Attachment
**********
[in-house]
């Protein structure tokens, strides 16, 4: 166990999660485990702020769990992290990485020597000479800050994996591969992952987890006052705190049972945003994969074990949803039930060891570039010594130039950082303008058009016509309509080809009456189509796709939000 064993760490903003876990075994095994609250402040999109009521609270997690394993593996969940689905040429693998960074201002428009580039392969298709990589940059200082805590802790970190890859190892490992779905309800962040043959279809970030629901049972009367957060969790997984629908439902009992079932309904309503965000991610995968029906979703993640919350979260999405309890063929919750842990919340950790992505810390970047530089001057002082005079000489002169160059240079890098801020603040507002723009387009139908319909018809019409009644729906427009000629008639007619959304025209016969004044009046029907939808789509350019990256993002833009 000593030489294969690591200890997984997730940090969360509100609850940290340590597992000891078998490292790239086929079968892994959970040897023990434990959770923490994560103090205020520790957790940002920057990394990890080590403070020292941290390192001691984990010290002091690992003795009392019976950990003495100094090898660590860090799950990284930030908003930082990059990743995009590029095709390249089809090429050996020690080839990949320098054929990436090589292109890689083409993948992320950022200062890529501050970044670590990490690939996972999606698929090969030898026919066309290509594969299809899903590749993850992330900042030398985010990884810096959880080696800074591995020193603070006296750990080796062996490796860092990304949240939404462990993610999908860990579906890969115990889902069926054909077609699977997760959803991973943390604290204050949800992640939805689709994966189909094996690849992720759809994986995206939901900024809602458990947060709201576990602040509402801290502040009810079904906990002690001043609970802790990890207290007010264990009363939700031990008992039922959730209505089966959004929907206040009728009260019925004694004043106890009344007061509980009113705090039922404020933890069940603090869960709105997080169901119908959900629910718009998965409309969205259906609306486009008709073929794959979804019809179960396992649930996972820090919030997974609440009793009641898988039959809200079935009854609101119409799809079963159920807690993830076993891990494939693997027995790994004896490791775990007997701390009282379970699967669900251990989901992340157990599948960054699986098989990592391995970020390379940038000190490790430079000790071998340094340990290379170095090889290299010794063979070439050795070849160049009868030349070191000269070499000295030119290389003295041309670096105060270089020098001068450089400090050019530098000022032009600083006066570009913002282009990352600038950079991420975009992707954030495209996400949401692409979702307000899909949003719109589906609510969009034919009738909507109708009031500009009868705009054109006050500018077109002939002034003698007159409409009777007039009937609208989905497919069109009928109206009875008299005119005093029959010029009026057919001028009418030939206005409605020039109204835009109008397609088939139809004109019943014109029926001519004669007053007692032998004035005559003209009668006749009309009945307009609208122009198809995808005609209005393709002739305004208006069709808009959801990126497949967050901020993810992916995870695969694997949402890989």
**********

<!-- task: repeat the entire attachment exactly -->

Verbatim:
[in-house]
């Protein structure tokens, strides 16, 4: 166990999660485990702020769990992290990485020597000479800050994996591969992952987890006052705190049972945003994969074990949803039930060891570039010594130039950082303008058009016509309509080809009456189509796709939000 064993760490903003876990075994095994609250402040999109009521609270997690394993593996969940689905040429693998960074201002428009580039392969298709990589940059200082805590802790970190890859190892490992779905309800962040043959279809970030629901049972009367957060969790997984629908439902009992079932309904309503965000991610995968029906979703993640919350979260999405309890063929919750842990919340950790992505810390970047530089001057002082005079000489002169160059240079890098801020603040507002723009387009139908319909018809019409009644729906427009000629008639007619959304025209016969004044009046029907939808789509350019990256993002833009 000593030489294969690591200890997984997730940090969360509100609850940290340590597992000891078998490292790239086929079968892994959970040897023990434990959770923490994560103090205020520790957790940002920057990394990890080590403070020292941290390192001691984990010290002091690992003795009392019976950990003495100094090898660590860090799950990284930030908003930082990059990743995009590029095709390249089809090429050996020690080839990949320098054929990436090589292109890689083409993948992320950022200062890529501050970044670590990490690939996972999606698929090969030898026919066309290509594969299809899903590749993850992330900042030398985010990884810096959880080696800074591995020193603070006296750990080796062996490796860092990304949240939404462990993610999908860990579906890969115990889902069926054909077609699977997760959803991973943390604290204050949800992640939805689709994966189909094996690849992720759809994986995206939901900024809602458990947060709201576990602040509402801290502040009810079904906990002690001043609970802790990890207290007010264990009363939700031990008992039922959730209505089966959004929907206040009728009260019925004694004043106890009344007061509980009113705090039922404020933890069940603090869960709105997080169901119908959900629910718009998965409309969205259906609306486009008709073929794959979804019809179960396992649930996972820090919030997974609440009793009641898988039959809200079935009854609101119409799809079963159920807690993830076993891990494939693997027995790994004896490791775990007997701390009282379970699967669900251990989901992340157990599948960054699986098989990592391995970020390379940038000190490790430079000790071998340094340990290379170095090889290299010794063979070439050795070849160049009868030349070191000269070499000295030119290389003295041309670096105060270089020098001068450089400090050019530098000022032009600083006066570009913002282009990352600038950079991420975009992707954030495209996400949401692409979702307000899909949003719109589906609510969009034919009738909507109708009031500009009868705009054109006050500018077109002939002034003698007159409409009777007039009937609208989905497919069109009928109206009875008299005119005093029959010029009026057919001028009418030939206005409605020039109204835009109008397609088939139809004109019943014109029926001519004669007053007692032998004035005559003209009668006749009309009945307009609208122009198809995808005609209005393709002739305004208006069709808009959801990126497949967050901020993810992916995870695969694997949402890989």